The Man Who Thinks He's Dead

The Man Who Thinks He's Dead: Cotard's Syndrome

Nine years ago in Britain, a man known only as Graham began to suffer the indomitable suspicion that he was dead.

Diagnosed with the extremely rare psychological condition, Cotard's Syndrome, Graham's belief was that " brain didn't exist any more," he told New Scientist.

"I didn't need to eat, or speak, or do anything. I ended up spending time in the graveyard because that was the closest I could get to death."

Cotard's Syndrome is characterized by the delusional belief that the sufferer is dead, does not exist, is putrefying, or has lost their blood or internal organs. In rare cases it can cause delusions of immortality.

Like many cases, Graham's delusion stemmed from severe depression. The previous year he had attempted suicide by getting into the bath with an electrical appliance. Now, he said, "I just felt like my brain didn't exist any more. I'd fried it in the bath."

Even as Graham sat talking, breathing, going about his daily business, he still could not accept the possibility that his brain existed or was alive.

Cotard's Syndrome

The bizarre condition was identified in 1880, when the French neurologist Jules Cotard described le delire de negation ("negation delirium") as ranging from mild (despair and self-loathing) to severe (intense delusions and chronic depression).

In one of his lectures, Cotard described a patient known as Mademoiselle X, who denied the existence of several parts of her body, as well as the need to eat. Later she claimed she was eternally damned and could not die a natural death. In the end she passed away from starvation.

A modern-day case of Cotard Delusion occurred in a man who had a motorcycle accident: in January 1990, after his discharge from hospital in Edinburgh, his mother took him to South Africa. He was convinced that he had been taken to hell (which was confirmed by the heat), and that he had died of septicemia (which had been a risk early in his recovery), or perhaps from AIDS (he had read a story about someone with AIDS who died from septicemia), or from an overdose of a yellow fever injection. He thought he had borrowed his mother's spirit to show him round hell, and that she was asleep in Scotland.

Meanwhile, a 14-year-old boy suffered from recurring episodes of Cotard's which lasted up to three months at a time. In each episode, he would say that everyone is dead, including trees. He would also describe himself as being a dead body. He warned that the world would be destroyed within a few hours.

Perhaps the most fascinating aspect of Cotard's Syndrome is the physiology. New research has revealed that, in Graham's brain at least, activity in the areas responsible for the seat of consciousness is mysteriously missing...

A PET Scan of Cotard's Syndrome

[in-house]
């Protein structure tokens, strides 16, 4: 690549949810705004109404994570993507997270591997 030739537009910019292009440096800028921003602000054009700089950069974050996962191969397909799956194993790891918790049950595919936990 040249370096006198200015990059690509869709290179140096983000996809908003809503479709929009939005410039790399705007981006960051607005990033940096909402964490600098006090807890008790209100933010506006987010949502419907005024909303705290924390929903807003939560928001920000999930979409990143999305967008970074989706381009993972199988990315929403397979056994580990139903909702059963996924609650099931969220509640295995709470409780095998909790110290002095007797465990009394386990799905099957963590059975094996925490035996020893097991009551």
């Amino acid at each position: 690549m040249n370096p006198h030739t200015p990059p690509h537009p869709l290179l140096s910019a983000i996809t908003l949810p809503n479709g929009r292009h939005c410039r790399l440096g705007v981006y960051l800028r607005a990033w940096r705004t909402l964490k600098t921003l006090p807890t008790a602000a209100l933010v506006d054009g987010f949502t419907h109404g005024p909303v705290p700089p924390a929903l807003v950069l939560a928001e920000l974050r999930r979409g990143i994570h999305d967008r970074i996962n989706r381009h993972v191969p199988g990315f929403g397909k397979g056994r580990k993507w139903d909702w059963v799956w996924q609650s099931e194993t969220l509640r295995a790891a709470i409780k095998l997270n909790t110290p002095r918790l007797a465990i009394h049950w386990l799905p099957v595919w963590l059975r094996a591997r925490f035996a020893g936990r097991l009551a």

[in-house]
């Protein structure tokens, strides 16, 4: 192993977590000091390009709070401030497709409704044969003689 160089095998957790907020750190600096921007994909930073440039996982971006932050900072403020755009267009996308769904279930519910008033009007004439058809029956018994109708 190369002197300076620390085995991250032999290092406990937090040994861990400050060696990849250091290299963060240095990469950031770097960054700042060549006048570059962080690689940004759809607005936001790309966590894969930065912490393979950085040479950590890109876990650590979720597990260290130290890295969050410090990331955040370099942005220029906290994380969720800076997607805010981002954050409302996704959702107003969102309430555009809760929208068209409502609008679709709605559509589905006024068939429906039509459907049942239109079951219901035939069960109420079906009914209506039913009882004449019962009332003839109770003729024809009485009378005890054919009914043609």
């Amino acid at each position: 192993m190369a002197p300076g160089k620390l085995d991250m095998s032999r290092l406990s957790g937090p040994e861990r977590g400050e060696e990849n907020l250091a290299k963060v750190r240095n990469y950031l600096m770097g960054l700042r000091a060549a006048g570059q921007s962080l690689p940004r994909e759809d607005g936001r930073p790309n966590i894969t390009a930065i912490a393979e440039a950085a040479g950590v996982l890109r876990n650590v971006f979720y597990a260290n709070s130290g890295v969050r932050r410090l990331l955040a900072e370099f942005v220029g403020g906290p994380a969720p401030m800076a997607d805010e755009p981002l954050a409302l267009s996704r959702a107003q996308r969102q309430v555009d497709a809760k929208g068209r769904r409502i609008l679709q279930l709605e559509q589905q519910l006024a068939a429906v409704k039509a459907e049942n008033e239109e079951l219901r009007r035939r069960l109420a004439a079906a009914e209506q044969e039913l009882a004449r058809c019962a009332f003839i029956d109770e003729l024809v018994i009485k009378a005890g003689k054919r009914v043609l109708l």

In Graham, for the first time ever, researchers had the opportunity to examine the physiology of Cotard's Syndrome with a positron emission tomography (PET) scan. The brain scan yielded some fascinating results about how consciousness is constructed.

"Graham's brain function resembles that of someone during anaesthesia or sleep."

Metabolic activity across large areas of Graham's frontal and parietal regions was so startlingly low that they likened it to someone in a vegetative state.

Interestingly, parts of these areas form the default mode network - thought to be responsible for creating consciousness, theory of mind, and the ability to remember past events and subsequently forge a sense of self.

"I've been analysing PET scans for 15 years and I've never seen anyone who was on his feet with such an abnormal result," Steven Laureys at the University of Liege told New Scientist. "Graham's brain function resembles that of someone during anaesthesia or sleep."

Recovering from Cotard's Syndrome

Although the results didn't mean much to Graham at the time, the PET scans were the first step in his recovery. Based on observing the incredibly low levels of activity in his brain, a newly specialized regime of medication and therapy could begin.

It was only after months under the new regime that Graham remotely rediscovered what it means to live a normal life. "I couldn't say I'm back to normal, but I go out and do things around the house."

"I don't feel that brain-dead any more. Things just feel a bit bizarre sometimes," Graham said. "I'm not afraid of death. But that's not to do with what happened - we're all going to die sometime. I'm just lucky to be alive now."

About The Author

About the author

Rebecca Turner is a science writer, illustrator, explorer of consciousness - and founder of World of Lucid Dreaming. She is currently studying for a biology degree in Auckland and blogging at her site Science Me.